A group of news organizations including the Toronto Star, CBC, Associated Press and CTV have asked the Supreme Court of Canada to strike down a law that makes publication bans on bail hearings mandatory if requested.
According to a Star report on the case:
“It was clear by the phalanx of 27 lawyers who appeared in court Monday representing media outlets, Crown prosecutors and accused individuals that the stakes in the hearing are high.”
The appeal stemmed from a publication ban during the bail hearings after the 2006 arrest of 17 terrorism suspects police alleged were planning to bomb several targets in Toronto. At the time media outlets appealed the ban and it was eventually overturned.
The current appeal argues that mandatory bans shouldn’t exist at all.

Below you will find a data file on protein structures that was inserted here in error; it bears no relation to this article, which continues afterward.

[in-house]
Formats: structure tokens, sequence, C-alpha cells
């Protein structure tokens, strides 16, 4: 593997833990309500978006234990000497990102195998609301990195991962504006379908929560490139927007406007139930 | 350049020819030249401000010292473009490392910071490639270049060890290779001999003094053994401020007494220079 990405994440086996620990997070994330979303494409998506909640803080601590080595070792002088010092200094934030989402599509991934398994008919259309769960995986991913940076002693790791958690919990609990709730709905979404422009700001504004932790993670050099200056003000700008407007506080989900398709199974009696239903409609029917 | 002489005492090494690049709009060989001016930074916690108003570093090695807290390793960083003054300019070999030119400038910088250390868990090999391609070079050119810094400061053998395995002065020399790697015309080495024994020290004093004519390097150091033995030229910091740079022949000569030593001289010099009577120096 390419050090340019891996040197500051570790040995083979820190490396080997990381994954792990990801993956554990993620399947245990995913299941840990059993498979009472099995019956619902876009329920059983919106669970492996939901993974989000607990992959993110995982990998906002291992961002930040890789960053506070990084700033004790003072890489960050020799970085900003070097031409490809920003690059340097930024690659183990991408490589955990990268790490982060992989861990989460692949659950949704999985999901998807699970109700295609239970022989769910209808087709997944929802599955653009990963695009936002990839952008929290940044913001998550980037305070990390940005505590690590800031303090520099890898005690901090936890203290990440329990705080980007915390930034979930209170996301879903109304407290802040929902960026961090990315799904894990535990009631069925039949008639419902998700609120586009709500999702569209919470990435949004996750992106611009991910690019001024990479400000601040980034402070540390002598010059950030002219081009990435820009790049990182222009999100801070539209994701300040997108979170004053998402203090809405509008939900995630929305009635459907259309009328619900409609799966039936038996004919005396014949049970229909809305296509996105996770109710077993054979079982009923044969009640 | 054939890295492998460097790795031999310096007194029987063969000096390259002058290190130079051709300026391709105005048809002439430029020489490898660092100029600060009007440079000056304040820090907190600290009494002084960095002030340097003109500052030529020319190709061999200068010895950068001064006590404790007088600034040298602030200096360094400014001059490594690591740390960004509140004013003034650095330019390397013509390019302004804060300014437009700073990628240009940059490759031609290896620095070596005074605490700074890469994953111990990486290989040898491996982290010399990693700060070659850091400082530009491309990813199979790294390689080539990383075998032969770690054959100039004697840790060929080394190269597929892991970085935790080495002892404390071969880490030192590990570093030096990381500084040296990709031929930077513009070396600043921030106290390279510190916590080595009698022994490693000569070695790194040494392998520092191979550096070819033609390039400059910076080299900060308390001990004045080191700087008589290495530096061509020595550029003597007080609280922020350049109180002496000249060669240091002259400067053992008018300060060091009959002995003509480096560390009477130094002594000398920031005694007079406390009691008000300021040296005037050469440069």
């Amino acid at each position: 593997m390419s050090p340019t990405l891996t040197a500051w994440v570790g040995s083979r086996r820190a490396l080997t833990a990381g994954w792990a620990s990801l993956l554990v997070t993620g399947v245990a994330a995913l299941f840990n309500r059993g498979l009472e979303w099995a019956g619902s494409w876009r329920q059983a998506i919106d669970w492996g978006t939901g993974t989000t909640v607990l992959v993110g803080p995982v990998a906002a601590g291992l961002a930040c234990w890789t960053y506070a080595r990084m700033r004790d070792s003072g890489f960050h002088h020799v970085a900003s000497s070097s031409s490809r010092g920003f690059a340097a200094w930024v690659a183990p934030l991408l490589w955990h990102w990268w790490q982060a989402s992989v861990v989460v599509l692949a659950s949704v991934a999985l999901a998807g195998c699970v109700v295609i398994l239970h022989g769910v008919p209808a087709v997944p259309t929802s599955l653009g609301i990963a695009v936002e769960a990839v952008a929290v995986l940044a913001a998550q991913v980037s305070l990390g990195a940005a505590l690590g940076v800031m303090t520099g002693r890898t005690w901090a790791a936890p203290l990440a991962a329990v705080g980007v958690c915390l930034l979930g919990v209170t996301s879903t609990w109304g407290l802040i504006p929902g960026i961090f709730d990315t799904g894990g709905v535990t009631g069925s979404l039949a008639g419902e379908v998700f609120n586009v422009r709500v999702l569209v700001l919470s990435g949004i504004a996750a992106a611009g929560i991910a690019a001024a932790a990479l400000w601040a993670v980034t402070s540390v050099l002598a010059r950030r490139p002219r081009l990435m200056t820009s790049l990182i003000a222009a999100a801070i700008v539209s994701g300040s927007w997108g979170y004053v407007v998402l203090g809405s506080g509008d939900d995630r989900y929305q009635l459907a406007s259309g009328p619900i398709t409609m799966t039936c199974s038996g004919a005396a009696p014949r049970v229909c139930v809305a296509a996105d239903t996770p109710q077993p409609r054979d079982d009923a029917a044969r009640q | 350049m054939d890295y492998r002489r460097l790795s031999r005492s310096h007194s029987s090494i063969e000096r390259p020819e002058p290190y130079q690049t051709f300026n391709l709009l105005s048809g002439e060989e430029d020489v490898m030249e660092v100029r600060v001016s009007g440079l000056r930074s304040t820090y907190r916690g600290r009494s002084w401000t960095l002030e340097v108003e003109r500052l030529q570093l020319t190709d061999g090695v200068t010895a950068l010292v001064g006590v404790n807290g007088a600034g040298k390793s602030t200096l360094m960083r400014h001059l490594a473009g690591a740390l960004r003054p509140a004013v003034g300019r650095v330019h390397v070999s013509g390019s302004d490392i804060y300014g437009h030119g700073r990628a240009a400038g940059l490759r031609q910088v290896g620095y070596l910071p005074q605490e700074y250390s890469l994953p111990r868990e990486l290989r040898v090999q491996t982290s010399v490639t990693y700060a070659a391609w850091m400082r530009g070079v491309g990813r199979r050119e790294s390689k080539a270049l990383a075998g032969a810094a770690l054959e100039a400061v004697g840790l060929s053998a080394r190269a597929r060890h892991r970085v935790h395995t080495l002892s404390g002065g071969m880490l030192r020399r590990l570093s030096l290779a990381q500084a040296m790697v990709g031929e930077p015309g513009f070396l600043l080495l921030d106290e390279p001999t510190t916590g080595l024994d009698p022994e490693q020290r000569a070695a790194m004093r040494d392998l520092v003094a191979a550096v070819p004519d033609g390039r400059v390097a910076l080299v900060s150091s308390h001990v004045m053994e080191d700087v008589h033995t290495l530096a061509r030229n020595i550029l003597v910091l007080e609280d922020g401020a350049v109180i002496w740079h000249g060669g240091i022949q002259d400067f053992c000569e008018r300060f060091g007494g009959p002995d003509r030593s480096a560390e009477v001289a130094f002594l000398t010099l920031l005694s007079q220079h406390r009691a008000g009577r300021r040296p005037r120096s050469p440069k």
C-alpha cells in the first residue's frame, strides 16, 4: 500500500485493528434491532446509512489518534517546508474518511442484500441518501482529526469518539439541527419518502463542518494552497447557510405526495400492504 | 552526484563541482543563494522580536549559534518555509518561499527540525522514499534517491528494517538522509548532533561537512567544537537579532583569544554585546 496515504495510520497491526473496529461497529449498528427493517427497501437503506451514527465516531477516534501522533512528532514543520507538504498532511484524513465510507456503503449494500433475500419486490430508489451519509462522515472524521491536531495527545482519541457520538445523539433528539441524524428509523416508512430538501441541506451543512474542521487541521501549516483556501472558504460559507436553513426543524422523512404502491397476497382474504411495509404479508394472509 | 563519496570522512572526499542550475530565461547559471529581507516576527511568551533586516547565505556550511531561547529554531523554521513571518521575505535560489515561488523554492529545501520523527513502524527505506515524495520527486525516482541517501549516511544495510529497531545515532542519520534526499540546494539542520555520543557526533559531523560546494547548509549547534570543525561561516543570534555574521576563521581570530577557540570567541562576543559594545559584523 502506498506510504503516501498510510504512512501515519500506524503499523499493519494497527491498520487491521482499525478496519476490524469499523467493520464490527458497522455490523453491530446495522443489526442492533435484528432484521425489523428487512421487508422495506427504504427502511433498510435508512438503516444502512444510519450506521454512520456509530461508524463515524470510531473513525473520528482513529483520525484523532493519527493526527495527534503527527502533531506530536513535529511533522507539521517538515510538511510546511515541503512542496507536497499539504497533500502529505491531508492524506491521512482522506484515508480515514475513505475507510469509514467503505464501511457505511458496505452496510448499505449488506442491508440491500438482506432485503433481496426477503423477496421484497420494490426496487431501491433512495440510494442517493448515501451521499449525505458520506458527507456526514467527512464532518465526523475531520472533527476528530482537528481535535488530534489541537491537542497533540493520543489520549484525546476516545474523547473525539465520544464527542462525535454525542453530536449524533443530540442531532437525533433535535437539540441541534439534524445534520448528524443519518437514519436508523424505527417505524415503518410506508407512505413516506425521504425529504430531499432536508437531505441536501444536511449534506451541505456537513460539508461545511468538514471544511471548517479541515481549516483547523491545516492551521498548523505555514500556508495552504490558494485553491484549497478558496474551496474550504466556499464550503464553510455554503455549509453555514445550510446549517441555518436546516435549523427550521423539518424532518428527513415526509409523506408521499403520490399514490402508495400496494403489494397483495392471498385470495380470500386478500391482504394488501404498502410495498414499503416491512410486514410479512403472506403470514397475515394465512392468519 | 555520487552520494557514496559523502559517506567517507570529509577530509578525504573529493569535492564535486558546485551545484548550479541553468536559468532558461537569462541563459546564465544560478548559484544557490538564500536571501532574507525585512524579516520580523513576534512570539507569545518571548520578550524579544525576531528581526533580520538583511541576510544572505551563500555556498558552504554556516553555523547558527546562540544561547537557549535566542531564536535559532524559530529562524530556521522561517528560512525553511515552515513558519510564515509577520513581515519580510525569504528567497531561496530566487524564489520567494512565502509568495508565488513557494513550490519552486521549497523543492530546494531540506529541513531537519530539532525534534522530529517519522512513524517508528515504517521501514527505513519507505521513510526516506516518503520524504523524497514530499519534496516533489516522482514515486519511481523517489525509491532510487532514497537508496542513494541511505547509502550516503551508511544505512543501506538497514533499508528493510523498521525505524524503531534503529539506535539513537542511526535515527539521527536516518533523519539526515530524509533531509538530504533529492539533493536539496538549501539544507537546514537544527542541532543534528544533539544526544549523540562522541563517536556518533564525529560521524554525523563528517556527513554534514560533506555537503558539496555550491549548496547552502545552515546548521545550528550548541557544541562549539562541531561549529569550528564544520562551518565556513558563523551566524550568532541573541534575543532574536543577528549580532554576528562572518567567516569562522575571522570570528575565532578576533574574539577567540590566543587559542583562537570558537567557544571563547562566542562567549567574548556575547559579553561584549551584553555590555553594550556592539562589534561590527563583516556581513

The Supreme Court’s decision could come in six to nine months, the Star notes.
A media coalition including the Canadian Association of Journalists (CAJ), the Canadian Newspaper Association (CNA), RTNDA and Ad IDEM/Canadian Media Lawyers Association.intervened in the case in support of the media outlets.
CAJ president Mary Agnes Welch said in a press release:
“Section 517 effectively bans journalists from reporting on nearly everything said in court during a bail hearing – every piece of evidence, every argument made by lawyers, even the judge’s reason for granting or denying bail. It’s done automatically in dozens of cases every day in Canada, even when the evidence isn’t likely to taint a jury pool. That’s a huge blow to freedom of the press and the public’s right to know how justice is meted out. As the Toronto Star and other media outlets argued, the public cannot have confidence in a secret process.”